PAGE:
He confirmed that the power tariff “increase is inevitable” in January as it was one of the major conditions laid by the International Monetary Fund (IMF) for the revival of $6 billion aid programme and the need of the power sector.
The premier’s aide disclosed it on Friday in a talk show on Express News, The Review.
Hours after the federal government jacked up POL prices for a second time in a month, the SAPM apprised that power tariff would also be increased in January, saying Prime Minister Imran Khan was likely to announce the hike formally.
In December 2019, it was reported the premier gave a go-ahead to increase electricity prices whereby they were expected to go up by 25% or Rs3.34 per unit on account of annual base tariff increase of the previous fiscal year.
However, Gohar revealed the prices would go up by Rs1.95 per unit – roughly 16 to 17 per cent.
On January 14, a press conference of federal ministers was planned to explain the rationale behind the tariff increase. But the presser was called off on the last minute to avoid coincidence with an increase in petroleum prices due on Friday.
Commenting on a nationwide electricity breakdown that plunged the entire country into darkness and triggered a high alert on January 9, Gohar said it was a governance failure. “A blackout happens almost every two to four years. For me it is a governance failure,” the premier’s aide told the programme hosts, Kamran Yousaf and Shahbaz Rana.
The SAPM maintained the initial report concluded that the blackout was a result of “human error” but nothing could be said until the final report was released.
While commenting on a story appeared in the paper suggesting the government was going to give a National Reconciliation Ordinance (NRO) to the Independent Power Producers (IPPs) and changes were being made in an MoU to favour them, Gohar denied the reports, saying “there is no question of giving an NRO” to IPPs.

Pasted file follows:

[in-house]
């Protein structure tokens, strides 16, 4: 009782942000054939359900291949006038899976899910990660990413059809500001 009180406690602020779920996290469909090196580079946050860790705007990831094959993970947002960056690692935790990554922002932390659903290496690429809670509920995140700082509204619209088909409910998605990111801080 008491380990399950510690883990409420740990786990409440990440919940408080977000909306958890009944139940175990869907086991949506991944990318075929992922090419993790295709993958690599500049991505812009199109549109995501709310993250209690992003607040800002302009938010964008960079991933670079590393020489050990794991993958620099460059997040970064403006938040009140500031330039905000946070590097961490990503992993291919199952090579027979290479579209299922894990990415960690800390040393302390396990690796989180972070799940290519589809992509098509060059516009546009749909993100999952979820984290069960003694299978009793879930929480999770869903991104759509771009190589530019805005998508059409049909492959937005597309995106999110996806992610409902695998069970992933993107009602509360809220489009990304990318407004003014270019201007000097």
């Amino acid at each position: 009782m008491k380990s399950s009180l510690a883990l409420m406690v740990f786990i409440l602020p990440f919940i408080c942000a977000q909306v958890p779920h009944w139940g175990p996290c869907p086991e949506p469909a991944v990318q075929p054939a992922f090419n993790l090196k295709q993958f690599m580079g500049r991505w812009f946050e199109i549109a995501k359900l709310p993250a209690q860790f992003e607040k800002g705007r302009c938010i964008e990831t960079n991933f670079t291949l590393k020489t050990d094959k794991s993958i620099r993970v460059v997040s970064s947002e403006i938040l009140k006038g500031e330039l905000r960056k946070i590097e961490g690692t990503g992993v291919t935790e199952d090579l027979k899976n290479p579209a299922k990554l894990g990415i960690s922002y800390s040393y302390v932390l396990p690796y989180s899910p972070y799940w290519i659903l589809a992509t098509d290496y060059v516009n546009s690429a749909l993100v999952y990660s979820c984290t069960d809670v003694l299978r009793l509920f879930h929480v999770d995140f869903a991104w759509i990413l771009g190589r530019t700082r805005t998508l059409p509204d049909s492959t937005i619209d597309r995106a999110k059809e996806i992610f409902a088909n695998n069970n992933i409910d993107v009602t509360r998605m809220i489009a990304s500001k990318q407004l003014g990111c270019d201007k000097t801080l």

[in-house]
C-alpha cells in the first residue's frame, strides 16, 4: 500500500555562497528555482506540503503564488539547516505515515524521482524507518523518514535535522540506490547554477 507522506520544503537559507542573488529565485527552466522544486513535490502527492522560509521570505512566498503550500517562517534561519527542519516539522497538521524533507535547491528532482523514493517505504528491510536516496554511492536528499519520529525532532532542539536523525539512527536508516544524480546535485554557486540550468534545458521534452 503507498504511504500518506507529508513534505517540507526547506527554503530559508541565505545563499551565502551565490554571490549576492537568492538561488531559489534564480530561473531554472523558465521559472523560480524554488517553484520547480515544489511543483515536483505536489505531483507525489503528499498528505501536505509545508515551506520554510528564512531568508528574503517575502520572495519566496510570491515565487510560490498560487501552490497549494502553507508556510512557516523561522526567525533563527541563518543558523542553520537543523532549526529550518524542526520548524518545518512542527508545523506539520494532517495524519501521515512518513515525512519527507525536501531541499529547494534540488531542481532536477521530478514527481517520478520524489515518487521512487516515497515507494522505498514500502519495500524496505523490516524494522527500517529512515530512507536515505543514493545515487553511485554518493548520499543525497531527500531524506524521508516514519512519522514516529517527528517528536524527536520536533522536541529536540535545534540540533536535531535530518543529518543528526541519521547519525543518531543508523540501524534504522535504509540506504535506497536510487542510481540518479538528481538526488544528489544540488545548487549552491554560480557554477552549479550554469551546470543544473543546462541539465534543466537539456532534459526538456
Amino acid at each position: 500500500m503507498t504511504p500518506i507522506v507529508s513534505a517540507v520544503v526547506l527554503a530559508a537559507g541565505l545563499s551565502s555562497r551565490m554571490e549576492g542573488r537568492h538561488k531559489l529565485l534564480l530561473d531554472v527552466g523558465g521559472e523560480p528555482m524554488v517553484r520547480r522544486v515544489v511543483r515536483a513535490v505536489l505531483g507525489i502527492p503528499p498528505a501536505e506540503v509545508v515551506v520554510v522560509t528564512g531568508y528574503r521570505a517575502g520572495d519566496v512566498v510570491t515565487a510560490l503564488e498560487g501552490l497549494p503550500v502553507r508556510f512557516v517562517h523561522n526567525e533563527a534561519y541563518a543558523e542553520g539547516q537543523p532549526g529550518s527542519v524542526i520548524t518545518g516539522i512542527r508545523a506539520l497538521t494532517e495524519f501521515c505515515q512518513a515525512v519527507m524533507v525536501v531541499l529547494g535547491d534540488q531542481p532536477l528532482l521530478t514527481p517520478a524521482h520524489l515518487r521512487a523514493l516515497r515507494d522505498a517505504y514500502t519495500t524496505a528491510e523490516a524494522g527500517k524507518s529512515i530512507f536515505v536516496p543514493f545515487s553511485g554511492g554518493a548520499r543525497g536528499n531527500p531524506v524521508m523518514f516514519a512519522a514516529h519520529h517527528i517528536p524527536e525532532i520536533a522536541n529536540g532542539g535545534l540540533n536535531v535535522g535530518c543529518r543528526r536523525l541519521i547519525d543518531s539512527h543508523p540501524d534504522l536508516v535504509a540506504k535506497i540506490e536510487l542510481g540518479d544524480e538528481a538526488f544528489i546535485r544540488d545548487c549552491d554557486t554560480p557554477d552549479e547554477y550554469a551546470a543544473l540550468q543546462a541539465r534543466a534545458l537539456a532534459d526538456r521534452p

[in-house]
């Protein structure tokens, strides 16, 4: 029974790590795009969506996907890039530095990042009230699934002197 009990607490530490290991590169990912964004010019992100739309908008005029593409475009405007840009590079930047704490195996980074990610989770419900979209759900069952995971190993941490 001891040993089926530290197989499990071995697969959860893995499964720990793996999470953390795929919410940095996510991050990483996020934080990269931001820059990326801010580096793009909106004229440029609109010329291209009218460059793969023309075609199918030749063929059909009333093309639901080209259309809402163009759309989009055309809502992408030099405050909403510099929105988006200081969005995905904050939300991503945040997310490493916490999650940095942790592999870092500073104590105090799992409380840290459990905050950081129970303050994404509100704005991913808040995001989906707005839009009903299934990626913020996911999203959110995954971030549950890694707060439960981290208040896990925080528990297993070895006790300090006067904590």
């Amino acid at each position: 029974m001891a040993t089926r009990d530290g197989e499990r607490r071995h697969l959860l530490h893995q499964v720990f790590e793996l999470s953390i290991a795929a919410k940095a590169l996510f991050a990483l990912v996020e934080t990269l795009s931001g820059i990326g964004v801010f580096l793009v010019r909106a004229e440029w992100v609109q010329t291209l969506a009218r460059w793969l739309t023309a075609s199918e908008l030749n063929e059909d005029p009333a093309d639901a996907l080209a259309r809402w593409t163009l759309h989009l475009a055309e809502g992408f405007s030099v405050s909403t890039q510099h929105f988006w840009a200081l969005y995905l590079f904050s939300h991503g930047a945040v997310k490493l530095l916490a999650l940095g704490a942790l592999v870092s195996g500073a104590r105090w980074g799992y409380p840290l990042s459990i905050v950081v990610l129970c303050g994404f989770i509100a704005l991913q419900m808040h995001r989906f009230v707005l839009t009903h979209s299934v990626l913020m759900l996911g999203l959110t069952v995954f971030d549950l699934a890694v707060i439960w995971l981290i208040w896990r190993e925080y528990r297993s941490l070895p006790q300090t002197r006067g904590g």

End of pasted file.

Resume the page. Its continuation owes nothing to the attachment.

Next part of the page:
According to reports, the IPP inquiry report on the power sector recommended recovery of all excess payments amounting to over Rs1,000 billion. However, the federal government signed an MoU with the IPPs that offered payment of Rs450 billion to 47 IPPs. To which experts and officials commented that it was equivalent to giving an NRO to the IPPs.
The committee report had identified excess operations and maintenance expenses charged by the IPPs in the past but the MoU ignored excess charges in the past and negotiated to share future savings.
During the discussion in the programme, Gohar said that an arbitration tribunal would examine whether the IPPs were liable to return Rs53 billion on account of alleged payments made to them, adding that the tribunal’s decision would be binding and the IPPs would not go to any international arbitration tribunal challenging the decision.
“This is a better route,” he said, adding any other route would take three to four years to resolve the issue of outstanding excessive payments.
Besides, the hosts also raised the issue of circular debt during the discussion, which has reached to a new record of Rs2,306 billion by November 2020. Rana said the Ministry of Energy informed that the circular debt would further surge to Rs2,805 billion by June 2021.
It was further added the circular debt at the end of the Pakistan Muslim League-Nawaz-led federal government term was Rs1,147 billion. However, the PTI government added Rs465 billion in its first year of the rule, Rs538 billion in the second year and it was projected to add Rs500 billion in the third year.
Resultantly, the PTI government in three years would add Rs1,658 billion, which is 145% higher amount than the PML-N government left behind.